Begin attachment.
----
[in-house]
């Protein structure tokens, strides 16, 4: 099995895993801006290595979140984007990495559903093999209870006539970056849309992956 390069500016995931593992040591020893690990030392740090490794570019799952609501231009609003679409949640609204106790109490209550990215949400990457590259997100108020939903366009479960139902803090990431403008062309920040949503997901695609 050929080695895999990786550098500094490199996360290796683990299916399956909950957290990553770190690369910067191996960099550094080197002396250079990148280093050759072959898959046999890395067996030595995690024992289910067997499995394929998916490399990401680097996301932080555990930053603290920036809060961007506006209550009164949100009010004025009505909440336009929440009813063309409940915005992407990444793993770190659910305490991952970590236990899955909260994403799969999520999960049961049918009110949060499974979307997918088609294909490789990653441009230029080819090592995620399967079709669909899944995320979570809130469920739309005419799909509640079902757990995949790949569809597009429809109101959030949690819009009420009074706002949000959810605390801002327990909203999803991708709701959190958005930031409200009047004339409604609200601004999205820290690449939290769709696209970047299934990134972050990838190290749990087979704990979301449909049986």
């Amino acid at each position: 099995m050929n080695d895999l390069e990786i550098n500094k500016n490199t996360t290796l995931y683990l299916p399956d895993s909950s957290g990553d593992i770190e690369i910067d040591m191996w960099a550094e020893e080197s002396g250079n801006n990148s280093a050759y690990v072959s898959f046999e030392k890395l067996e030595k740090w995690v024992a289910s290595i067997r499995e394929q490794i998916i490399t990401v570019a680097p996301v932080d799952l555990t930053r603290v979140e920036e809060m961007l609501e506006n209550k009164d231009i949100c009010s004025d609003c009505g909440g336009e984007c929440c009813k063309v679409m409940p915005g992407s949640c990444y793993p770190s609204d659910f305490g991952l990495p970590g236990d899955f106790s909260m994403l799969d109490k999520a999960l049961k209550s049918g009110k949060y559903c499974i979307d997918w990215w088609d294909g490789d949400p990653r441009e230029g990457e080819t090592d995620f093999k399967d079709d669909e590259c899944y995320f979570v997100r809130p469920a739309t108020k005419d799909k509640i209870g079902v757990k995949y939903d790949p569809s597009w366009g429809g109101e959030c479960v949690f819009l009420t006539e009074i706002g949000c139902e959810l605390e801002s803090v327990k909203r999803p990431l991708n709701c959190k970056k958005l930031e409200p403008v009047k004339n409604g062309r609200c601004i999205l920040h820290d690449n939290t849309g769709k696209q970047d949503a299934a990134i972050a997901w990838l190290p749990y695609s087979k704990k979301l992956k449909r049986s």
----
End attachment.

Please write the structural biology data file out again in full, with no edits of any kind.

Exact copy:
[in-house]
């Protein structure tokens, strides 16, 4: 099995895993801006290595979140984007990495559903093999209870006539970056849309992956 390069500016995931593992040591020893690990030392740090490794570019799952609501231009609003679409949640609204106790109490209550990215949400990457590259997100108020939903366009479960139902803090990431403008062309920040949503997901695609 050929080695895999990786550098500094490199996360290796683990299916399956909950957290990553770190690369910067191996960099550094080197002396250079990148280093050759072959898959046999890395067996030595995690024992289910067997499995394929998916490399990401680097996301932080555990930053603290920036809060961007506006209550009164949100009010004025009505909440336009929440009813063309409940915005992407990444793993770190659910305490991952970590236990899955909260994403799969999520999960049961049918009110949060499974979307997918088609294909490789990653441009230029080819090592995620399967079709669909899944995320979570809130469920739309005419799909509640079902757990995949790949569809597009429809109101959030949690819009009420009074706002949000959810605390801002327990909203999803991708709701959190958005930031409200009047004339409604609200601004999205820290690449939290769709696209970047299934990134972050990838190290749990087979704990979301449909049986």
């Amino acid at each position: 099995m050929n080695d895999l390069e990786i550098n500094k500016n490199t996360t290796l995931y683990l299916p399956d895993s909950s957290g990553d593992i770190e690369i910067d040591m191996w960099a550094e020893e080197s002396g250079n801006n990148s280093a050759y690990v072959s898959f046999e030392k890395l067996e030595k740090w995690v024992a289910s290595i067997r499995e394929q490794i998916i490399t990401v570019a680097p996301v932080d799952l555990t930053r603290v979140e920036e809060m961007l609501e506006n209550k009164d231009i949100c009010s004025d609003c009505g909440g336009e984007c929440c009813k063309v679409m409940p915005g992407s949640c990444y793993p770190s609204d659910f305490g991952l990495p970590g236990d899955f106790s909260m994403l799969d109490k999520a999960l049961k209550s049918g009110k949060y559903c499974i979307d997918w990215w088609d294909g490789d949400p990653r441009e230029g990457e080819t090592d995620f093999k399967d079709d669909e590259c899944y995320f979570v997100r809130p469920a739309t108020k005419d799909k509640i209870g079902v757990k995949y939903d790949p569809s597009w366009g429809g109101e959030c479960v949690f819009l009420t006539e009074i706002g949000c139902e959810l605390e801002s803090v327990k909203r999803p990431l991708n709701c959190k970056k958005l930031e409200p403008v009047k004339n409604g062309r609200c601004i999205l920040h820290d690449n939290t849309g769709k696209q970047d949503a299934a990134i972050a997901w990838l190290p749990y695609s087979k704990k979301l992956k449909r049986s």